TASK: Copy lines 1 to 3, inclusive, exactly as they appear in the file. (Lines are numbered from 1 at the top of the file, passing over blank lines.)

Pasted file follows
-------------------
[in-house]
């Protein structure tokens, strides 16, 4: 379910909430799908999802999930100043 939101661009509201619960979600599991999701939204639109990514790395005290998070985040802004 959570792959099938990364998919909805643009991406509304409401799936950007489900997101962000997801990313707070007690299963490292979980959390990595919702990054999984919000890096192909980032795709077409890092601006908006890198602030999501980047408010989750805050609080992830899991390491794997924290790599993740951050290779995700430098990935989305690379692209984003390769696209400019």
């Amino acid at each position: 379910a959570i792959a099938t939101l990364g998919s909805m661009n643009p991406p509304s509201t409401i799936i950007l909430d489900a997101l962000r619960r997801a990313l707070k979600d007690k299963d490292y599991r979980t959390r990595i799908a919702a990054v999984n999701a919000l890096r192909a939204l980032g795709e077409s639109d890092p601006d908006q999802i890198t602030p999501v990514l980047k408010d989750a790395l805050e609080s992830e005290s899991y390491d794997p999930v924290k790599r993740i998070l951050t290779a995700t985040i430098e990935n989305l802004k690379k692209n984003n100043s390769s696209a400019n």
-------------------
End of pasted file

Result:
[in-house]
């Protein structure tokens, strides 16, 4: 379910909430799908999802999930100043 939101661009509201619960979600599991999701939204639109990514790395005290998070985040802004 959570792959099938990364998919909805643009991406509304409401799936950007489900997101962000997801990313707070007690299963490292979980959390990595919702990054999984919000890096192909980032795709077409890092601006908006890198602030999501980047408010989750805050609080992830899991390491794997924290790599993740951050290779995700430098990935989305690379692209984003390769696209400019």
């Amino acid at each position: 379910a959570i792959a099938t939101l990364g998919s909805m661009n643009p991406p509304s509201t409401i799936i950007l909430d489900a997101l962000r619960r997801a990313l707070k979600d007690k299963d490292y599991r979980t959390r990595i799908a919702a990054v999984n999701a919000l890096r192909a939204l980032g795709e077409s639109d890092p601006d908006q999802i890198t602030p999501v990514l980047k408010d989750a790395l805050e609080s992830e005290s899991y390491d794997p999930v924290k790599r993740i998070l951050t290779a995700t985040i430098e990935n989305l802004k690379k692209n984003n100043s390769s696209a400019n």